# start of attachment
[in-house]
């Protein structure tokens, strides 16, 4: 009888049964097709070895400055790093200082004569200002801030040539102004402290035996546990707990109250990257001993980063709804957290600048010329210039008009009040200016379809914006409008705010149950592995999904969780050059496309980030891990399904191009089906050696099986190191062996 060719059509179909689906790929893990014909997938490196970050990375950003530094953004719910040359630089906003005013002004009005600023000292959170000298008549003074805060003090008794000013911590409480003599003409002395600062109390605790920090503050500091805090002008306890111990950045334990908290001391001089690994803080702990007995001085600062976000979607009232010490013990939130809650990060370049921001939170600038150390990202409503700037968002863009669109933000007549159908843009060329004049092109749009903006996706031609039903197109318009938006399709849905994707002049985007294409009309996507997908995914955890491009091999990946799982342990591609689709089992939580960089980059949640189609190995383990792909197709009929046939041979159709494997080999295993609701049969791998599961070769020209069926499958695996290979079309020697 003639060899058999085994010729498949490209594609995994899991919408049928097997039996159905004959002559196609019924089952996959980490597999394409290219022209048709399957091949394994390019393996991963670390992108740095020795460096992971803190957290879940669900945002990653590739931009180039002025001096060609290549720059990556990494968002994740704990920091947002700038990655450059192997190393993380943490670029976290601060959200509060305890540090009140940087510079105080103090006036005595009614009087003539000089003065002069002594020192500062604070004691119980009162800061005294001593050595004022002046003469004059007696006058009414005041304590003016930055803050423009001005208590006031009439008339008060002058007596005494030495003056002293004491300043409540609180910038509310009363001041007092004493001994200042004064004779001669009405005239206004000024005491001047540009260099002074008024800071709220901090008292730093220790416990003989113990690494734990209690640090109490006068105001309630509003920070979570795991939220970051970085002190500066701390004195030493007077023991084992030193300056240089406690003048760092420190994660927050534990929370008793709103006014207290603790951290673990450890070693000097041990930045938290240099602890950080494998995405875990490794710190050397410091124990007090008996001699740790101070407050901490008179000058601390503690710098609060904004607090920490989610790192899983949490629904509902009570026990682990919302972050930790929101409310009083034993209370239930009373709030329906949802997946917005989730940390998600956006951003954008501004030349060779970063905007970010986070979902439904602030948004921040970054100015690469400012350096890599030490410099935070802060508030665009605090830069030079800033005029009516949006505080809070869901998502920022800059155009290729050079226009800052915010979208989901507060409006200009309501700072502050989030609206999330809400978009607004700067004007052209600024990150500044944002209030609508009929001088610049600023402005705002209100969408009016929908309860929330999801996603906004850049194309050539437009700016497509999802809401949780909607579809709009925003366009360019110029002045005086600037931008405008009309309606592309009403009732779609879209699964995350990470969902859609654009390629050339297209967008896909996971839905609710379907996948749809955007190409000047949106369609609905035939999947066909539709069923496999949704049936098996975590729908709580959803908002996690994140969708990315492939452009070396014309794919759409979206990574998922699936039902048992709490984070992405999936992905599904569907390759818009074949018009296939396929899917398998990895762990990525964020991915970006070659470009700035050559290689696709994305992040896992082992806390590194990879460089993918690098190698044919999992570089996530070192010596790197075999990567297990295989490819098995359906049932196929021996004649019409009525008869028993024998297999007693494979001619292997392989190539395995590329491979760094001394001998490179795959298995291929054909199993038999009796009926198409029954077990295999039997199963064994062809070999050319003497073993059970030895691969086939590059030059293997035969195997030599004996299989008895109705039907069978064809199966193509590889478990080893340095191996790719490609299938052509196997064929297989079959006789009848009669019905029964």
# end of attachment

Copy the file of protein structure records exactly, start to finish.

[in-house]
């Protein structure tokens, strides 16, 4: 009888049964097709070895400055790093200082004569200002801030040539102004402290035996546990707990109250990257001993980063709804957290600048010329210039008009009040200016379809914006409008705010149950592995999904969780050059496309980030891990399904191009089906050696099986190191062996 060719059509179909689906790929893990014909997938490196970050990375950003530094953004719910040359630089906003005013002004009005600023000292959170000298008549003074805060003090008794000013911590409480003599003409002395600062109390605790920090503050500091805090002008306890111990950045334990908290001391001089690994803080702990007995001085600062976000979607009232010490013990939130809650990060370049921001939170600038150390990202409503700037968002863009669109933000007549159908843009060329004049092109749009903006996706031609039903197109318009938006399709849905994707002049985007294409009309996507997908995914955890491009091999990946799982342990591609689709089992939580960089980059949640189609190995383990792909197709009929046939041979159709494997080999295993609701049969791998599961070769020209069926499958695996290979079309020697 003639060899058999085994010729498949490209594609995994899991919408049928097997039996159905004959002559196609019924089952996959980490597999394409290219022209048709399957091949394994390019393996991963670390992108740095020795460096992971803190957290879940669900945002990653590739931009180039002025001096060609290549720059990556990494968002994740704990920091947002700038990655450059192997190393993380943490670029976290601060959200509060305890540090009140940087510079105080103090006036005595009614009087003539000089003065002069002594020192500062604070004691119980009162800061005294001593050595004022002046003469004059007696006058009414005041304590003016930055803050423009001005208590006031009439008339008060002058007596005494030495003056002293004491300043409540609180910038509310009363001041007092004493001994200042004064004779001669009405005239206004000024005491001047540009260099002074008024800071709220901090008292730093220790416990003989113990690494734990209690640090109490006068105001309630509003920070979570795991939220970051970085002190500066701390004195030493007077023991084992030193300056240089406690003048760092420190994660927050534990929370008793709103006014207290603790951290673990450890070693000097041990930045938290240099602890950080494998995405875990490794710190050397410091124990007090008996001699740790101070407050901490008179000058601390503690710098609060904004607090920490989610790192899983949490629904509902009570026990682990919302972050930790929101409310009083034993209370239930009373709030329906949802997946917005989730940390998600956006951003954008501004030349060779970063905007970010986070979902439904602030948004921040970054100015690469400012350096890599030490410099935070802060508030665009605090830069030079800033005029009516949006505080809070869901998502920022800059155009290729050079226009800052915010979208989901507060409006200009309501700072502050989030609206999330809400978009607004700067004007052209600024990150500044944002209030609508009929001088610049600023402005705002209100969408009016929908309860929330999801996603906004850049194309050539437009700016497509999802809401949780909607579809709009925003366009360019110029002045005086600037931008405008009309309606592309009403009732779609879209699964995350990470969902859609654009390629050339297209967008896909996971839905609710379907996948749809955007190409000047949106369609609905035939999947066909539709069923496999949704049936098996975590729908709580959803908002996690994140969708990315492939452009070396014309794919759409979206990574998922699936039902048992709490984070992405999936992905599904569907390759818009074949018009296939396929899917398998990895762990990525964020991915970006070659470009700035050559290689696709994305992040896992082992806390590194990879460089993918690098190698044919999992570089996530070192010596790197075999990567297990295989490819098995359906049932196929021996004649019409009525008869028993024998297999007693494979001619292997392989190539395995590329491979760094001394001998490179795959298995291929054909199993038999009796009926198409029954077990295999039997199963064994062809070999050319003497073993059970030895691969086939590059030059293997035969195997030599004996299989008895109705039907069978064809199966193509590889478990080893340095191996790719490609299938052509196997064929297989079959006789009848009669019905029964």